“The roughness of New York City’s streets seeped in everywhere. At that first sublet, my Chinese roommate had invited home some guys who were rumored to be connected to the Chinese Mafia, and they ended up ransacking the place. Another time, a friend of mine named John brought a trick home, and after I’d left for work and John had passed out, the guy rummaged through my stuff, took some cash and my boom box, and for some reason cut the sleeves off my sweatshirts.” (73-4)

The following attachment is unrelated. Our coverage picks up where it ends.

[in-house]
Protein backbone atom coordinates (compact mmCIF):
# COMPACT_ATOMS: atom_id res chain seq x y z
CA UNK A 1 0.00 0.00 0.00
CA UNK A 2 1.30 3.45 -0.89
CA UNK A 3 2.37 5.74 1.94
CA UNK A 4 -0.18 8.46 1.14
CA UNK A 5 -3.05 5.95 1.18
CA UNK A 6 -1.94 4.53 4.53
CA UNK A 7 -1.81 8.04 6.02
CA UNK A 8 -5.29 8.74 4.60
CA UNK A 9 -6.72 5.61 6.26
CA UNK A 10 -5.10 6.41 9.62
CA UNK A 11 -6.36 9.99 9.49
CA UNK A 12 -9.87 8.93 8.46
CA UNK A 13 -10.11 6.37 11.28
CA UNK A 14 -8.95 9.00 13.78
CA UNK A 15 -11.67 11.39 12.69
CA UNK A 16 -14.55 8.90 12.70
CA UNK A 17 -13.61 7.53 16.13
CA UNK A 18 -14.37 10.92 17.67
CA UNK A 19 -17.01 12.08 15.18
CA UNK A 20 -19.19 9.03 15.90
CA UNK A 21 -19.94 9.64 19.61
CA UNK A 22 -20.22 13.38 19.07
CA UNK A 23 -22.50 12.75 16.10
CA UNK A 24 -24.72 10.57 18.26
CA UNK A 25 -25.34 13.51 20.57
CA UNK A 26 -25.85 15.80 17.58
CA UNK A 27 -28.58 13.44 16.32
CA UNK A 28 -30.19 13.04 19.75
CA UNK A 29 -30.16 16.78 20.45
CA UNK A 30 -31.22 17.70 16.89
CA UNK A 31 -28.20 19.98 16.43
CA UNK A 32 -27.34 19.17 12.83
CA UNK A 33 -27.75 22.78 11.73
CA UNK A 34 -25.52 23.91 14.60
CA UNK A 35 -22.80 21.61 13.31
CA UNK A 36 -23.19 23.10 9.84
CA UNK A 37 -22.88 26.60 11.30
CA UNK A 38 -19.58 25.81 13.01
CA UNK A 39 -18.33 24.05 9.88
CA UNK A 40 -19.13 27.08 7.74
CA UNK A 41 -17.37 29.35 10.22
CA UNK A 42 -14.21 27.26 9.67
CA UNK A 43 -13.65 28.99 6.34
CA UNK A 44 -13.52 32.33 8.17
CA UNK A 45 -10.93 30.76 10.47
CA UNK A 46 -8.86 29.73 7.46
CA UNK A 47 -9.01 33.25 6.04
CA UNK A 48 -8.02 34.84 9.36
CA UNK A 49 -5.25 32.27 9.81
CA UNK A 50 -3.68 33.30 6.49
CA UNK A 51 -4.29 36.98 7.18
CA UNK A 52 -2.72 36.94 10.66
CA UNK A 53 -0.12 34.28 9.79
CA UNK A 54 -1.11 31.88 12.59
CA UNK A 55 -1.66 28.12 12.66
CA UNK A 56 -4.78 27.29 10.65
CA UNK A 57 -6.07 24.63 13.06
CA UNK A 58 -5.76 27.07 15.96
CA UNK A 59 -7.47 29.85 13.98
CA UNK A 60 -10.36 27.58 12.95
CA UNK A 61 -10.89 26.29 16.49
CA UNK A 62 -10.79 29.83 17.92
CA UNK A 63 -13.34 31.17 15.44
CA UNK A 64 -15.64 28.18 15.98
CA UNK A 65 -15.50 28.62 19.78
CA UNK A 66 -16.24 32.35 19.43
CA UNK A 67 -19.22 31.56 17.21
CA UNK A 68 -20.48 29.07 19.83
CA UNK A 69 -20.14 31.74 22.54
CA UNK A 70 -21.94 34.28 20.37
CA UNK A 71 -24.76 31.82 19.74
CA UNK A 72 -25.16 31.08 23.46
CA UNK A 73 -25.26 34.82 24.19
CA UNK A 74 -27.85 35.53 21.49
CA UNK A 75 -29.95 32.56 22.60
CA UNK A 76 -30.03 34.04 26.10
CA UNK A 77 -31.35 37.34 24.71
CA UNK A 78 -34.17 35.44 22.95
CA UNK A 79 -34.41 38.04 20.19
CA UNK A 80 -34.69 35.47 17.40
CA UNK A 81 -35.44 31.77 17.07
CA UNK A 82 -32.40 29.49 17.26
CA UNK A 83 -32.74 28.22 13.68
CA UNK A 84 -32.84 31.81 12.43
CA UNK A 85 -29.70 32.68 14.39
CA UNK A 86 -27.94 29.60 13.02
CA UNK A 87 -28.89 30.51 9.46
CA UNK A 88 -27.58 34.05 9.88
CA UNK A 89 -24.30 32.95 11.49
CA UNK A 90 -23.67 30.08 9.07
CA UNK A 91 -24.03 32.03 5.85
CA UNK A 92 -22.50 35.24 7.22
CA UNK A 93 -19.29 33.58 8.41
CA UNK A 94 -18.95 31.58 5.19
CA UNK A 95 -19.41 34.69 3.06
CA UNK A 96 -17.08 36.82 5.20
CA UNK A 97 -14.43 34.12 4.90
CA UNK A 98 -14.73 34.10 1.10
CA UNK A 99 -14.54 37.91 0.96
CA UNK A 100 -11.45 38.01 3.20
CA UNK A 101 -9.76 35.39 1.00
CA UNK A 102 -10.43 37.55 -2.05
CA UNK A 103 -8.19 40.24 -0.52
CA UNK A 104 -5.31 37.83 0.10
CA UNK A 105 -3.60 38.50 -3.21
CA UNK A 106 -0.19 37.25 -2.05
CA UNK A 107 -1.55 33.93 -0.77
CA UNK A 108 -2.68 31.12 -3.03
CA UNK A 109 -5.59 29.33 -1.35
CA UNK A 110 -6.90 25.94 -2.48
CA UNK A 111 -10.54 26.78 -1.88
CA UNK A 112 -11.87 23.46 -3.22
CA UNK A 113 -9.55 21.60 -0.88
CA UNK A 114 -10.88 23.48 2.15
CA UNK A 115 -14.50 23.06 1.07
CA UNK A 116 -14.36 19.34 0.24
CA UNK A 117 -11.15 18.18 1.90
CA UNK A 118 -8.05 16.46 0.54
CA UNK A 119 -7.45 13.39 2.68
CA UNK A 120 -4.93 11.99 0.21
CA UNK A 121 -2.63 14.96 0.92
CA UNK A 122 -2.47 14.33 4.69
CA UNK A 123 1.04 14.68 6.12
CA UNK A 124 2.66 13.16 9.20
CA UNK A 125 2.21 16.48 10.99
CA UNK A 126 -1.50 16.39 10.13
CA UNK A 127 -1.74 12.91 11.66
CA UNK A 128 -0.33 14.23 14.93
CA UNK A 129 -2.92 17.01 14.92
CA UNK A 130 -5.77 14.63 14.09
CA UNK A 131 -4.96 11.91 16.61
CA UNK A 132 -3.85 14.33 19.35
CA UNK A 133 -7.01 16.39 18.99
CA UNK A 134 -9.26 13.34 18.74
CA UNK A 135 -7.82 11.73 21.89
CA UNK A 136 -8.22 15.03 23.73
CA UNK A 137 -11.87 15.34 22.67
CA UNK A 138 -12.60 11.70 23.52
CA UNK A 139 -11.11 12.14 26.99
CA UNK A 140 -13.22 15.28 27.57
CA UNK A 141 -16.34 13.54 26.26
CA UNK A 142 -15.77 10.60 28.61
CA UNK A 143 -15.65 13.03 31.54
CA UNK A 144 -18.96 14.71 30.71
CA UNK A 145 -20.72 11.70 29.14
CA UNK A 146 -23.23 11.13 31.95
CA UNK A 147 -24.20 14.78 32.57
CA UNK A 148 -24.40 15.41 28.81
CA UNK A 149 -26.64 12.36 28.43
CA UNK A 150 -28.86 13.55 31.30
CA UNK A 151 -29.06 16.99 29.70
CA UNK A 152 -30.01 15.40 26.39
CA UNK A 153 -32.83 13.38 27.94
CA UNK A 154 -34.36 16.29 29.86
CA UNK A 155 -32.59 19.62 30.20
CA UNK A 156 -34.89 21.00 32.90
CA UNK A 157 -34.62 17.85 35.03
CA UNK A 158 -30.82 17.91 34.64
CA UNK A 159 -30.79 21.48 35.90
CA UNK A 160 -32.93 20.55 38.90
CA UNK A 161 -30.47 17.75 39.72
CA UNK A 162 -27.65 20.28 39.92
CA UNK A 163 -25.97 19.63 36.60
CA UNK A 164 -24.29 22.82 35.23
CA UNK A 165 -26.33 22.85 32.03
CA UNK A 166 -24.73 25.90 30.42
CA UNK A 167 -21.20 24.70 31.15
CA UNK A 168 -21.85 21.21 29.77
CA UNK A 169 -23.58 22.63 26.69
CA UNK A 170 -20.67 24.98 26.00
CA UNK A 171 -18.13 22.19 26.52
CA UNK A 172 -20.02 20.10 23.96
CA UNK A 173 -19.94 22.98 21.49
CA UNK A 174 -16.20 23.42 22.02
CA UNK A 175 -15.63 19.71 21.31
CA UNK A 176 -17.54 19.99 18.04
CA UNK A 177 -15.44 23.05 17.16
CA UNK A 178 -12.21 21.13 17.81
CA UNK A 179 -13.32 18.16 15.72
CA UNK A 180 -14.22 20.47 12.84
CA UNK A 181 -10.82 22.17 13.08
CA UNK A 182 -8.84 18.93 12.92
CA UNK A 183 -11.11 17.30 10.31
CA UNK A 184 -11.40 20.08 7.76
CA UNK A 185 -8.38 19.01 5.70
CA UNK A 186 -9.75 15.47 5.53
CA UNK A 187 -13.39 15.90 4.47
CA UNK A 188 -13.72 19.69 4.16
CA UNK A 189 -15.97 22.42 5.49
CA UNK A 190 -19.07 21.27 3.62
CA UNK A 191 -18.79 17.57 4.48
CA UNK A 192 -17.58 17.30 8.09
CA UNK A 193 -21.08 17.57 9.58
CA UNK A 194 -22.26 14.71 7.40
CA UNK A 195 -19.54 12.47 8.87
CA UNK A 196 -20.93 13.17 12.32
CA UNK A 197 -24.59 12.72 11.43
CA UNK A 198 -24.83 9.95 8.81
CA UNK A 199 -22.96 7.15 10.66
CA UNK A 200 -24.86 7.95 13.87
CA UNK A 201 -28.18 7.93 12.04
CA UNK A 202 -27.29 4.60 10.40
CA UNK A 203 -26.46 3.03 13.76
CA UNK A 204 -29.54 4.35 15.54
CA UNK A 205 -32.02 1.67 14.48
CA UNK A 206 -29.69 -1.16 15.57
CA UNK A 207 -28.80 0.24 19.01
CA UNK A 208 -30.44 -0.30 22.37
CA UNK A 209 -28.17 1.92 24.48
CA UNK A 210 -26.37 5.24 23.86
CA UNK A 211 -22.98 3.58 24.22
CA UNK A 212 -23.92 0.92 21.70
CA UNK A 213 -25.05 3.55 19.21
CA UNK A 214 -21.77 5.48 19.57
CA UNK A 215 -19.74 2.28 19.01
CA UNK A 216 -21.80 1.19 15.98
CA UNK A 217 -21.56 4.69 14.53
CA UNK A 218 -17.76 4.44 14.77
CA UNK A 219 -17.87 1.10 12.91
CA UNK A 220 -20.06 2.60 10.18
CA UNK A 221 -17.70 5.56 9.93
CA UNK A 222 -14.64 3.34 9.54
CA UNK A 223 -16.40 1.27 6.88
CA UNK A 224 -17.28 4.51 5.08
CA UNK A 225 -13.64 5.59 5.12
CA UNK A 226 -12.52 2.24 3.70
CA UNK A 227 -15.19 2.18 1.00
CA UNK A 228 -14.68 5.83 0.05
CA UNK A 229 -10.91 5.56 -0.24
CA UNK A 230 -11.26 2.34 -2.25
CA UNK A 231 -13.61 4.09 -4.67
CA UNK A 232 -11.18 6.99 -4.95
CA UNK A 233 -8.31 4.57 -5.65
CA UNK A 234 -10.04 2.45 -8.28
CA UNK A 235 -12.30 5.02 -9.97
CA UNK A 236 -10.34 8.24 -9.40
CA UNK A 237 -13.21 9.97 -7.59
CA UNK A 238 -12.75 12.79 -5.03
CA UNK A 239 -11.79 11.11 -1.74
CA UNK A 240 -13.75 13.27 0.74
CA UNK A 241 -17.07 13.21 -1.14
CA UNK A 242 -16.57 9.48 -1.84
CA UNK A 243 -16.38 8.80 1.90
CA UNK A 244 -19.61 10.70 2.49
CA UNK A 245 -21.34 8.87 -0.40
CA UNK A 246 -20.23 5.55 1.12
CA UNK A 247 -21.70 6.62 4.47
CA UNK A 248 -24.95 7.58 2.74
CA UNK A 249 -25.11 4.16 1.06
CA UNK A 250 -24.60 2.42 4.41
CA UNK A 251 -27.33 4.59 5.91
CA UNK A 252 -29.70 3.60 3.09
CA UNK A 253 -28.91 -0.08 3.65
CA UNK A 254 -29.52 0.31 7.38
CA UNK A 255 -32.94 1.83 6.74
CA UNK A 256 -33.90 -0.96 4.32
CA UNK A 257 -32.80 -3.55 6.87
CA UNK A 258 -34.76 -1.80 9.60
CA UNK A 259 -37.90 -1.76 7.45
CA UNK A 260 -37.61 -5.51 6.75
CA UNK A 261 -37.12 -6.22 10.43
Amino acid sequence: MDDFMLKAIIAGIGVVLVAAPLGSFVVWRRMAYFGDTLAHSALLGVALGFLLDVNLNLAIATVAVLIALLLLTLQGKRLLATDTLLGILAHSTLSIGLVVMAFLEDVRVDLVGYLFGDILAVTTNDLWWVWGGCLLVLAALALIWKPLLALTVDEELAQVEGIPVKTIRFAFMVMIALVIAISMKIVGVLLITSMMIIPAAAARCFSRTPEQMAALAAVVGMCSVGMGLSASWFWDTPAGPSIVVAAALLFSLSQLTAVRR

this makes me laugh every time, the first time being thursday on my way to a citizenship ceremony. i learned in my travels that military service, not birth, makes you a citizen in switzerland. how’s that for a country that boasts a global reputation for neutrality. here, all you have to do is take an easy test and say the oath (in english and french). to be fair, standardized tests are always easier when you’re well-versed in the language and culture they’re written in. i’m not sure how i’ve managed to avoid this thus far, but i’m glad for the opportunity, even if it meant that i had to renew my vows to a queen that i didn’t make a conscious decision to marry (i was a newborn). it was a push and pull between getting misty and being slightly offended-“congratulations, Bridgette, you’re about to have yourself a naturally born Canadian there”, “the RCMP are here to help, not hinder, not like some countries back home”, “for those of you who are chewing gums, do not stick it under my chairs”, newly robed judge joyce being called judge judy-these are all things that were uttered. it was really something to be present for 40 people from 24 countries being sworn in as canadians, and jane lynch was there in my lap.